Mile 1: My watched beeped at the mile marker, 8:45. What?? A 3:35 pace is 8:10 a mile. I was already way over that pace. The pacer holding the 3:35 sign passed off the sign to the other pacer and he seemed to start picking up the pace. They both knew that the first mile was really slow. I decided to stay with them for the next mile to see what that split was.

Mile 2: I don’t remember exactly what the second mile split was, but I do remember it was just a little bit faster. It was at this point I made the decision to move on by myself. I felt great and knew that I could hold a faster pace and stay comfortable.

Mile 3: Picked it up solo. Watch beeped, 8:10. I decided to stay consistent for a few miles. I didn’t want to blow my legs out early. Somewhere around here I saw a guy running in front of me with an M-Dot on his calf. When I finally caught up to him I told him I liked his tattoo. We carried on a brief conversation about Ironman. He was from somewhere around Indianapolis and had competed in a few Ironmans. I forget which one he said he had coming up in the future. I wished him good luck in the marathon and he pulled ahead slightly. I never really lost sight of him but spent the entire race staring at the M-Dot on his calf.

10k: 51:01, 8:13/mile. I was slowly starting to tick away at the overall average but it was still early on in the race. I kept my cool.

Half: 1:46:24, 8:07/mile. I worked from the 10k to the half point to lower my overall average. When I passed through the halfway point I knew that I was right there. I evaluated how I felt and knew I didn’t feel taxed. It felt effortless. I had a half marathon left and wanted to try to descend a little more to try to catch the 3:30 pace group or to at least have them in my sights as I neared the finish.

30k: There isn’t much that I can tell you about these later miles. I wasn’t paying attention to the scenery, the people, etc. The only thing I was paying attention to was how my body felt and what my watch was telling me. I clock watched the hell out of this race. I’ll admit it.

2:30:58, 8:05/mile. Yup, I felt fantastic. I knew that I was going to have a huge marathon PR no matter what. I kept trying to calculate the time in my head, I knew I was going to go sub 3:35 but wasn’t too sure how far under I was going to be. I still couldn’t see the 3:30 pace group.

Mile 24: One thing I remember clearly about this mile. My iPod started playing… “Shipping Up to Boston” by the Dropkick Murphy’s. I thought, Damn straight I am! I knew I was on pace to go sub 3:35 so I tried to pick it up just a little for the last two miles but anyone who has run a marathon before knows that this is a difficult task this late in a race.

Finish: The home stretch was pretty cool. You follow a straight stretch (which was the start line for the race) and then the last .1 you make a right hand turn and the finish line is staring you right in the face. I kicked it into gear when I saw that the clock read 3:32!

Finish time: 3:32:36, 8:06/mile

My very first BQ!


When I finished I felt fantastic. Nothing hurt, I was walking normal, my stomach wasn’t upset, nothing. I was surprised because that is normally not how I feel after I finish a longer race. I got a mylar blanket, went to retrieve my clothing bag and made my way into the hotel lobby where I finally met up with Mark and Allison. I called my parents and told them that I qualified for the Boston Marathon! I also called my coach (who had no idea I was running this race) and told him I knew what race I wanted to do in 2017. Kind of played a joke on him. He was beyond thrilled!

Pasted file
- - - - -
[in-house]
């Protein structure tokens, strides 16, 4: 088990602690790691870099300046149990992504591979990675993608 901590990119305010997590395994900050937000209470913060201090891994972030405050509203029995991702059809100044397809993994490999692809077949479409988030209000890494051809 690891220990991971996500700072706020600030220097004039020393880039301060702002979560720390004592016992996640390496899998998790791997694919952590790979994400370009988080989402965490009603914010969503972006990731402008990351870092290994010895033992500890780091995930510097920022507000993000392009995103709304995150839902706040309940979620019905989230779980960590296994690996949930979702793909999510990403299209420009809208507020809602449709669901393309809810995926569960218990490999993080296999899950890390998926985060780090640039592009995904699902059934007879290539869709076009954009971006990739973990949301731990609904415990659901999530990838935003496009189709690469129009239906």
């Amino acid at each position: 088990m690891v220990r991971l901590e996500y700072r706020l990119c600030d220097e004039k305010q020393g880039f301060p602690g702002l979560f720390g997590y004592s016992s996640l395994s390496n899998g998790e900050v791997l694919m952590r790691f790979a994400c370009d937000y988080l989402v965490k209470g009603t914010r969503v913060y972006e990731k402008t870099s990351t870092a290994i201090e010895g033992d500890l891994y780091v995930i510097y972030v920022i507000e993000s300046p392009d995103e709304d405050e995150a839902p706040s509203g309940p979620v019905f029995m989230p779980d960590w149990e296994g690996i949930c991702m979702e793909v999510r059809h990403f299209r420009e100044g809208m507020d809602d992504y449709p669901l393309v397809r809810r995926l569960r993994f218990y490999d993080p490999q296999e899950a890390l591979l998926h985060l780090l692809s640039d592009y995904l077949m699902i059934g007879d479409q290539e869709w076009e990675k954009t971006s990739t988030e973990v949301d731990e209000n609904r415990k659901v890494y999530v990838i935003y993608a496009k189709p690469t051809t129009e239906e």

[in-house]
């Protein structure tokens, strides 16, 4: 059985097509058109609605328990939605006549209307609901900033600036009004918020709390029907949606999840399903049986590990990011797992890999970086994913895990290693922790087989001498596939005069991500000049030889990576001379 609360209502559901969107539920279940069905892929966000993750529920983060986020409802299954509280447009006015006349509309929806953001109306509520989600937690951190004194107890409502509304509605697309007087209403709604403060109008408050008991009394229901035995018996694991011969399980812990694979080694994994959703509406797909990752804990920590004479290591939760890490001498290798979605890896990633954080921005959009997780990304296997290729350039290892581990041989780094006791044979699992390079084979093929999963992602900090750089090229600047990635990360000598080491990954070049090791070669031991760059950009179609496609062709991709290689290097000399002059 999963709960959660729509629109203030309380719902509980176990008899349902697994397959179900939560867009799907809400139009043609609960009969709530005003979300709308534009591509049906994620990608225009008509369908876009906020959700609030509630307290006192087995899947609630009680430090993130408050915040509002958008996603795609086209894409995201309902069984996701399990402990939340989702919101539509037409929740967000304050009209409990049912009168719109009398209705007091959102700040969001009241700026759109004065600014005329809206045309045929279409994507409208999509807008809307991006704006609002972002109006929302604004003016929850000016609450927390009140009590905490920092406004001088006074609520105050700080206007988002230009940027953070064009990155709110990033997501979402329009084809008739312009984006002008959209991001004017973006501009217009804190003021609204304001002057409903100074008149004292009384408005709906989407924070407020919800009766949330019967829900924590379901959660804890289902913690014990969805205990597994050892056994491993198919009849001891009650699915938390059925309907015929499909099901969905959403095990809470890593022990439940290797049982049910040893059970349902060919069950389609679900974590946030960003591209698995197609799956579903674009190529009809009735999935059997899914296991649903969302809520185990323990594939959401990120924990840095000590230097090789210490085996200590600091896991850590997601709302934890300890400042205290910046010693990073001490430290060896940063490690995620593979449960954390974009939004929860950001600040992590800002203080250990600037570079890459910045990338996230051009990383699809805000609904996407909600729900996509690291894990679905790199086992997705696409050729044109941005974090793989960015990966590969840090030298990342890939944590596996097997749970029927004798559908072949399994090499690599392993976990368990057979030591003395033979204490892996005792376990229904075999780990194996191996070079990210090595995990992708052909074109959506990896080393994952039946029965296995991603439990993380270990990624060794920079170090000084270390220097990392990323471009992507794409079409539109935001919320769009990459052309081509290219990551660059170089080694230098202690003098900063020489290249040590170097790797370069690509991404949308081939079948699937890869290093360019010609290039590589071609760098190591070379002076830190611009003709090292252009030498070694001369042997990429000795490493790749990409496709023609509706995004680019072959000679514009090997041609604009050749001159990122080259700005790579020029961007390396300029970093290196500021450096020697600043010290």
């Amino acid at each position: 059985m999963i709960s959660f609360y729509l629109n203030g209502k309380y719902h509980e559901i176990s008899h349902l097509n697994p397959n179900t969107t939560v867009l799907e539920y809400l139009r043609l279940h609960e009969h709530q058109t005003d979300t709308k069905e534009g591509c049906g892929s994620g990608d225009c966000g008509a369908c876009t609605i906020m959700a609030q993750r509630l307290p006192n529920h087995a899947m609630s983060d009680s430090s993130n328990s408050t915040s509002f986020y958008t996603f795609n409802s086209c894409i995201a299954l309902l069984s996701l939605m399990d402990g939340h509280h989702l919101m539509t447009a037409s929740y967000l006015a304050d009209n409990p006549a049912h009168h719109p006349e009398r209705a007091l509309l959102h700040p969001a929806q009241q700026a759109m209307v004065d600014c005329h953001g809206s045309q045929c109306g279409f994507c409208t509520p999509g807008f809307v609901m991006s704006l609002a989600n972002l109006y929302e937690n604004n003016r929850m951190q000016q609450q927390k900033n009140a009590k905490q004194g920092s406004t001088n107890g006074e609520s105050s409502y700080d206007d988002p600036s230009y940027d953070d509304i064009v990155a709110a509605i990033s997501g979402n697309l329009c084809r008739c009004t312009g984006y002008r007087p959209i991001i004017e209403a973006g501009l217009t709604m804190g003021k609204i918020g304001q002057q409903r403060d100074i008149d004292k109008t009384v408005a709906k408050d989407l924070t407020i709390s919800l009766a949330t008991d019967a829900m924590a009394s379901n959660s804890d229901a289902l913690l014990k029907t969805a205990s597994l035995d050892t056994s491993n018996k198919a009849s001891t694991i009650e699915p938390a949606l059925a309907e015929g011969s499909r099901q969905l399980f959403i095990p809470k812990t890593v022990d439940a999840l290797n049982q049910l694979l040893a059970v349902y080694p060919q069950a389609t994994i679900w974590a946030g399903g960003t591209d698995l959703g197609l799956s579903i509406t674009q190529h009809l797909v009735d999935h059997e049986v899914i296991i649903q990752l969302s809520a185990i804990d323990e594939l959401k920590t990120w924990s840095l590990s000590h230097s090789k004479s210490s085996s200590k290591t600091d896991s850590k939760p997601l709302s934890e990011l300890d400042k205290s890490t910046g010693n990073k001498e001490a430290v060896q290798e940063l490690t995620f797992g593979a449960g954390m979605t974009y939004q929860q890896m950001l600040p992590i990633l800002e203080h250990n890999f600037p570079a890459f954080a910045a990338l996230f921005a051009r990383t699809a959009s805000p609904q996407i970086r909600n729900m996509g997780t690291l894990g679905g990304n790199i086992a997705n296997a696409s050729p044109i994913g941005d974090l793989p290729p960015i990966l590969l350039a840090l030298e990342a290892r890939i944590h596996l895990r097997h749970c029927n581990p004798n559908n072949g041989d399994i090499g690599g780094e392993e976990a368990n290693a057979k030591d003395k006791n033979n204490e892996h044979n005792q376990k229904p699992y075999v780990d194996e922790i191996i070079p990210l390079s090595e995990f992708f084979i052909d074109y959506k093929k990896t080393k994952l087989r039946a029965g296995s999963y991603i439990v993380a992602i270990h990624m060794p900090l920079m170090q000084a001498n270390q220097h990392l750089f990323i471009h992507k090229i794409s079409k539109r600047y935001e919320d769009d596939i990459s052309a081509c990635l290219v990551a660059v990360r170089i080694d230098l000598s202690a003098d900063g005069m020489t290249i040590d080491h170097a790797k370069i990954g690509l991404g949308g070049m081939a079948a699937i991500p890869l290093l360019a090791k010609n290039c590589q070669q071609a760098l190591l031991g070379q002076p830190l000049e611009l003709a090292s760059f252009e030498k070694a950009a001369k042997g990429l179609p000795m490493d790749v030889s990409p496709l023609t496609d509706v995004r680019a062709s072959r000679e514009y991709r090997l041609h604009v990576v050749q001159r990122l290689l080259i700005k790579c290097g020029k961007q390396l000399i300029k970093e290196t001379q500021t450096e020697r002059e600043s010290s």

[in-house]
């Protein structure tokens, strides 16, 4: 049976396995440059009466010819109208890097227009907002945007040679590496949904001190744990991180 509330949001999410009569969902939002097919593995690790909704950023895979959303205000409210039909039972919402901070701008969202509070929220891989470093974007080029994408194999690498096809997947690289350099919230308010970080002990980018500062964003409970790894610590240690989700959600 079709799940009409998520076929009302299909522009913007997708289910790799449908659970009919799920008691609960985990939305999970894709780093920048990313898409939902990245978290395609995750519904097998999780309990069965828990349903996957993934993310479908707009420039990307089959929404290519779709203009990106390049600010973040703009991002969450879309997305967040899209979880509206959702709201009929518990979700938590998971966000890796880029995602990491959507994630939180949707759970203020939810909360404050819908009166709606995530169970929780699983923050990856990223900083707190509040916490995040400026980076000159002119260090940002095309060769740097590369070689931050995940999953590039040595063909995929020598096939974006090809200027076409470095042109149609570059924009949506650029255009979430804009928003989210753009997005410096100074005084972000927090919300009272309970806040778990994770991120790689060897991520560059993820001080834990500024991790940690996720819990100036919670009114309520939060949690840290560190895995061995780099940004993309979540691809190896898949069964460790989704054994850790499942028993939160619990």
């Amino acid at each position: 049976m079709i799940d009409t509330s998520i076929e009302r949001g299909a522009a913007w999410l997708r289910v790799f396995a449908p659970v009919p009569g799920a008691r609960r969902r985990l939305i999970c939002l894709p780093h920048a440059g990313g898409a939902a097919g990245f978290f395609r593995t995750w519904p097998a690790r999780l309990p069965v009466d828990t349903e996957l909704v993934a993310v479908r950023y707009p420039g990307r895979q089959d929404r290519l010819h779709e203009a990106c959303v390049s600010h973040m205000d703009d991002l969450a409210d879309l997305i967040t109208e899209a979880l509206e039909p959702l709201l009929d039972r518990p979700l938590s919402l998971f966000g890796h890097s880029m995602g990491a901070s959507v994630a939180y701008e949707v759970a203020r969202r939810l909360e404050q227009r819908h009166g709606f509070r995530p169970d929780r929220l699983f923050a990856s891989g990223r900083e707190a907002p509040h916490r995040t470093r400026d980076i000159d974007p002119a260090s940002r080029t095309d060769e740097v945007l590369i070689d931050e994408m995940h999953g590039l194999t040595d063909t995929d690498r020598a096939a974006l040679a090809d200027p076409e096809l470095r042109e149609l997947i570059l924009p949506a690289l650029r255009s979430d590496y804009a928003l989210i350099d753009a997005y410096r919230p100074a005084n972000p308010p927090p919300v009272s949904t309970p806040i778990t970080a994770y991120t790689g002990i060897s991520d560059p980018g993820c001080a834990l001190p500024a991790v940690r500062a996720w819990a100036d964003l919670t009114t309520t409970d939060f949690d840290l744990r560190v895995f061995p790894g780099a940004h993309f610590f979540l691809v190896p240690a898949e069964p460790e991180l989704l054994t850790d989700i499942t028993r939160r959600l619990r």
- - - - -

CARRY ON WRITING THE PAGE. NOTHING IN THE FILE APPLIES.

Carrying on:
I love having a coach but this time I was glad that I followed my heart and despite his efforts to talk me out of doing a marathon I made my own choice and signed up. If I wouldn’t have done this race I never would have had the opportunity to qualify for Boston.

I am keeping my fingers crossed that I get in for 2017, that’s all that I can do at this point. I  don’t have any plans to run another marathon between now and the September deadline. So I am banking on pure luck. Fingers crossed!!

Another 26.2 in the books, a BQ and state #6. Check.




Runner’s World Half Marathon, October 18th, 2015

I walked into the expo the day before the race and signed up for the half. Literally. Spur of the moment decision and probably one of the best decisions I have ever made. I had a 13 mile run scheduled that day any way so I figured why not just run this half? It’s close to my house, the course is challenging and I would be surrounded by thousands of other runners. I just wanted to have fun with it. I had no expectations. I just raced Ironman Wisconsin and I knew I was still recovering from that. My longest run before this half was an 8 miler and I did that 4 days before this race. I felt fine at that distance so I figured what was 5 more miles? Ha!

I’d be lying if I said I wasn’t slightly nervous. Could I do the distance? How did I want to run it? Just have fun? See what I had in the tank? I figured it would be a race day decision because, I ran a 5k the night before which was a 5k PR. I expected my legs to be sore the morning of this half but I was pleasantly surprised that they weren’t!

Race Morning: I drank my coffee and ate my breakfast while taking a warm Epsom salt bath. I figured I would try this approach since I just ran fast the night before. I wanted to make sure my legs were loose and warmed up. I think it actually paid off and will try this again in the future.

Parks and Laura asked if I wanted to drive with them to the race start. Laura was running her first half marathon! I was so excited for her!!  We got to the site about an hour before the start. It was a super chilly morning so we went to the building with the bathrooms and just camped out. Other people had the same idea but it wasn’t super packed.